Professor Patrice L. (Tamar) WeissProfessor Patrice Weiss is the Head of the Laboratory for Innovations in Rehabilitation Technology at the University of Haifa, Israel. The Laboratory for Innovations in Rehabilitation Technology (LIRT) was founded at the University of Haifa (Haifa, Israel) in 2001 by Prof. Patrice L. (Tamar) Weiss. LIRT's focus is on the development and evaluation of novel virtual environments, computer interfaces, and co-located technologies to explore their effect on body functions (e.g. motor and cognitive abilities), activities (e.g. meal preparation) and participation in community life. Rehabilitation populations of interest include spinal cord injury, stroke, cerebral palsy, developmental coordination disorder, autism and head trauma.

Prof. Weiss is a founding board member of the International Society of Virtual Rehabilitation. She has authored more than 120 peer-reviewed journal articles and book chapters. For the past five years she has joined forces with a team of researchers from Italy and the UK to enhance social interaction through story-telling and collaborative games among high-functioning children with autism. Funded by the European Union FP7 ICT program, novel collaborative virtual environments and collocated table-top technologies have been demonstrated to significantly improve the social interaction skills of children with autism. Together with Italian and Israeli collaborators, she has developed a novel collocated technology to facilitate conflict escalation and de-escalation between Israeli-Jewish and Palestinian-Arab youth wherein face-to-face, tangible individual contributions were combined with joint actions. Funded by the Israeli Science Foundation, the results of an extended evaluation show a significant shift to a more positive attitude toward a peer from another culture due to enhanced visibility of the conflict, and the notion that increased awareness enables a participant to deal with a dyadic cycle of conflict related actions and reactions.

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What Can We Reasonably Expect from Stem Cell Therapy-Beyond the Hype and the Hope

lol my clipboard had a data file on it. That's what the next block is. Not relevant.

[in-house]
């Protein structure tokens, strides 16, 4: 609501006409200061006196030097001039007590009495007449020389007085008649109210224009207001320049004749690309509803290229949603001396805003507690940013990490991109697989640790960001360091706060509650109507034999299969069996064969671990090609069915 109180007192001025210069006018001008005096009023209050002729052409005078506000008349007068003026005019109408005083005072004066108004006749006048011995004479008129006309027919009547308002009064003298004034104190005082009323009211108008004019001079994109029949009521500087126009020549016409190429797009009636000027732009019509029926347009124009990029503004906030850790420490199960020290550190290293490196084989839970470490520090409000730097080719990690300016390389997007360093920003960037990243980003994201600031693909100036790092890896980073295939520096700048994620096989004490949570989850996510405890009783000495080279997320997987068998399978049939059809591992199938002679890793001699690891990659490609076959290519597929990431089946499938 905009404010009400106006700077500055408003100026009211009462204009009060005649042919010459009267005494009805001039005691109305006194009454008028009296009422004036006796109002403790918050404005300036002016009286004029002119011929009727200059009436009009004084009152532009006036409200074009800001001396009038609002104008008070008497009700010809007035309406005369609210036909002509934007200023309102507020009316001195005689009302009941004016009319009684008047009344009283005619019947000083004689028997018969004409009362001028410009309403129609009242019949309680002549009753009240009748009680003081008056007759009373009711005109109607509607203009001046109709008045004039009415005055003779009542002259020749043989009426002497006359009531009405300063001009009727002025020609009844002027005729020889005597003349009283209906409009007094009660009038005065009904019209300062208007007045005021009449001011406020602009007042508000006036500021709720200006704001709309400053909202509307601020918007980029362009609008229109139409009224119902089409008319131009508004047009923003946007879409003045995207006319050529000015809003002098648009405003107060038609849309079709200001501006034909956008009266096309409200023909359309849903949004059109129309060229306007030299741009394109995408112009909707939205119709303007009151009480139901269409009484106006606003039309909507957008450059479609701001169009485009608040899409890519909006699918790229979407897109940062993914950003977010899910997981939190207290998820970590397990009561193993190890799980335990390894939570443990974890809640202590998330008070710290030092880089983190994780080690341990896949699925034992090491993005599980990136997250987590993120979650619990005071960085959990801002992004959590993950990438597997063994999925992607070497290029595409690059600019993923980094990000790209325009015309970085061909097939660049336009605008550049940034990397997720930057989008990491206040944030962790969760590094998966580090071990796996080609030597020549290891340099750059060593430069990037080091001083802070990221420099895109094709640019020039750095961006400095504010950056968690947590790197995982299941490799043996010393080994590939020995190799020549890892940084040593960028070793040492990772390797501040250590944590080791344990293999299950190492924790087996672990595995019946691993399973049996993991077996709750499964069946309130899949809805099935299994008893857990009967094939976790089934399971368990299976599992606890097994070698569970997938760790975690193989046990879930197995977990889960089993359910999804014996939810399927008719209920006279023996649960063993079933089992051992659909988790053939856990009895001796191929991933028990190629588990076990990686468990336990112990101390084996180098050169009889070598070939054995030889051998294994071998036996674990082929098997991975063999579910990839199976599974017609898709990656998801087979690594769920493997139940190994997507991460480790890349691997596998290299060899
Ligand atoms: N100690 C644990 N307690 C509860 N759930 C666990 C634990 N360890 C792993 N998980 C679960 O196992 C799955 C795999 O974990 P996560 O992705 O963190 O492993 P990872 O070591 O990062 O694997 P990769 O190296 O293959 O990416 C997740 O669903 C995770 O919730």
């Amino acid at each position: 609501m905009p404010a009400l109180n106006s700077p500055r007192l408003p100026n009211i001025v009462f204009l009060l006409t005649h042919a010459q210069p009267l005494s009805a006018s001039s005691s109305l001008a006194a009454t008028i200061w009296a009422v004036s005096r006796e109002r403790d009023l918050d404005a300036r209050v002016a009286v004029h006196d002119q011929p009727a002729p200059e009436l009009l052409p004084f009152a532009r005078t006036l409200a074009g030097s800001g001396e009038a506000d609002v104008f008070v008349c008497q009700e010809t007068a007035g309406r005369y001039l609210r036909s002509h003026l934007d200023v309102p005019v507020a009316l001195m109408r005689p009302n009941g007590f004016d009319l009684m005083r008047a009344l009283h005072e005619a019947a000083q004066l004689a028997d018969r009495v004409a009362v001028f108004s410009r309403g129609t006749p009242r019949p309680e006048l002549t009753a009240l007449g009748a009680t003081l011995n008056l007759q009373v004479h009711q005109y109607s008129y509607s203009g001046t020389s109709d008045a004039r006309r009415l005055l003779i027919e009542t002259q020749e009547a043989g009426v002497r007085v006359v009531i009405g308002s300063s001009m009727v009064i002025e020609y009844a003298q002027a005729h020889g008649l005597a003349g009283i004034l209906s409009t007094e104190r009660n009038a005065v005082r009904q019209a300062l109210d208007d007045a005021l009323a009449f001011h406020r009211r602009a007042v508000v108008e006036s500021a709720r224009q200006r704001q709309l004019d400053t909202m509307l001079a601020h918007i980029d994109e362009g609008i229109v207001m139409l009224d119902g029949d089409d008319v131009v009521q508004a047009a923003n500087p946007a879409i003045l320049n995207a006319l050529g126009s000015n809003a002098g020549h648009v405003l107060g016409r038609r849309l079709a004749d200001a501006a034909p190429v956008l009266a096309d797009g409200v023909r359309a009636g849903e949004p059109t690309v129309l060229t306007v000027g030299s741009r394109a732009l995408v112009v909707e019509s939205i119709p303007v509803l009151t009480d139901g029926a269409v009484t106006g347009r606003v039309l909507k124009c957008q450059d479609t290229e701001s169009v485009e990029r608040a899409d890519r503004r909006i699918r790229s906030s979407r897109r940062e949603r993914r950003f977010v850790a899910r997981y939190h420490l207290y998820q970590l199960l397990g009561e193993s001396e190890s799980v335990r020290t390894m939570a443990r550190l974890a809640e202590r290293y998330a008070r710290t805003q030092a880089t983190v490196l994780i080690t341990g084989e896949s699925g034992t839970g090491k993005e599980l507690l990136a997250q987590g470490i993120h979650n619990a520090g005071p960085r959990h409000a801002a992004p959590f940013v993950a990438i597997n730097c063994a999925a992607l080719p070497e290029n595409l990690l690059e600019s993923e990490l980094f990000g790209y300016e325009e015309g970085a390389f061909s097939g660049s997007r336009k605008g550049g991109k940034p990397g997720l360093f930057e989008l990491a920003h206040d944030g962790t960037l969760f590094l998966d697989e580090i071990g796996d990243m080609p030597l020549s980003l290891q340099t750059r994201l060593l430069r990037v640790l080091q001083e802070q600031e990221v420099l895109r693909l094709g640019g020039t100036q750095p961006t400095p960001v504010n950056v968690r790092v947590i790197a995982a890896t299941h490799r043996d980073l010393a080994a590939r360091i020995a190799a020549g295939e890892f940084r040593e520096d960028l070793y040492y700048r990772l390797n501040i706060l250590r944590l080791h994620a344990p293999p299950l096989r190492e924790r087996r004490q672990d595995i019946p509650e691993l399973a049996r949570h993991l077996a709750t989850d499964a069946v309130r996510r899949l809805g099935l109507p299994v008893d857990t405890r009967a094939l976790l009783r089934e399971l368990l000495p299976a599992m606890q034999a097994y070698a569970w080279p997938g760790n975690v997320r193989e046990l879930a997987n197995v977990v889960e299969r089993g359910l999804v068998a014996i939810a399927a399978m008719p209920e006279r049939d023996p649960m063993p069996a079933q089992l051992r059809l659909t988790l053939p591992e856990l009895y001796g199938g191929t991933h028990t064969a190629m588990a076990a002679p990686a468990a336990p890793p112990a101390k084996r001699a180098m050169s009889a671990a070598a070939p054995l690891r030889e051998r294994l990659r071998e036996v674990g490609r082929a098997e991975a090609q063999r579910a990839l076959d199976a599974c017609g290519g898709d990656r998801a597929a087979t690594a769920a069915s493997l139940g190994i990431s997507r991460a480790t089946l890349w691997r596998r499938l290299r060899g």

mackay-sim-tProfessor Alan Mackay-Sim
Griffith University, Queensland, Australia

Professor Alan Mackay-SimProfessor Mackay-Sim has had along interest in regeneration and repair of the nervous system. For many years his passion has been to understand the regeneration and repair of the olfactory mucosa, the organ of the sense of smell in the nose, in which new sensory nerve cells are made throughout adult life. This is a fascinating biological question that has many direct applications to understanding human disease and repairing other parts of the nervous system. Olfactory tissue is easily accessible and provides the scientist and clinician with neural cells and the adult stem cells that give rise to them. In essence the nose provides a "window into the brain" to study cellular processes of disease and also provides adult neural stem cells with the potential to repair the nervous system. Professor Mackay-Sim and his research team are using olfactory stem cells to develop cellular models of diseases such as schizophrenia, Parkinson’s disease and motor neurone disease. They have already identified differences in nerve cell regeneration in schizophrenia and bipolar disorder that help understand how these diseases develop. Professor Mackay-Sim is scientific director of a clinical trial in which cells from the nose (called "olfactory ensheathing cells") are taken from the nose of people with paraplegia after traumatic spinal cord injury, grown in the lab, and transplanted into their own injured spinal cord. This trial provides a precedent for future trials using adult stem cells.

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Fetal Neurology; An Emerging Subspecialty?

DuPlessis A-tProfessor Adré Jacques du Plessis
Children's National Medical Center, Washington, DC

Professor Adré Jacques du PlessisProfessor Adré Jacques du Plessis is the Chief of Fetal and Transitional Medicine at Children’s National Medical Center and Professor of Pediatrics at George Washington University School of Medicine and Health Sciences. He was previously the Director of Fetal and Neonatal Neurology at Children’s Hospital of Boston, and Associate Professor of Neurology at Harvard Medical School. He developed and directed the first pediatric program dedicated to neurocritical care, as well as the largest program in fetal-neonatal neurology at Children’s Hospital in Boston. His research and clinical activities are focused on mechanisms of injury to the immature brain in high risk populations including the fetus and infant with congenital heart disease, infants born prematurely, and infants exposed to perinatal asphyxia.

He has developed techniques for evaluating continuous cerebral blood flow and metabolism at the bedside of high-risk infants using primarily near infrared spectroscopy. He has received NIH funding for his research since 1994 and has mentored trainees from multiple disciplines with philanthropic and more recently NIH (K24) support. A number of these trainees have achieved independent research funding and leadership positions in large academic centers around the world.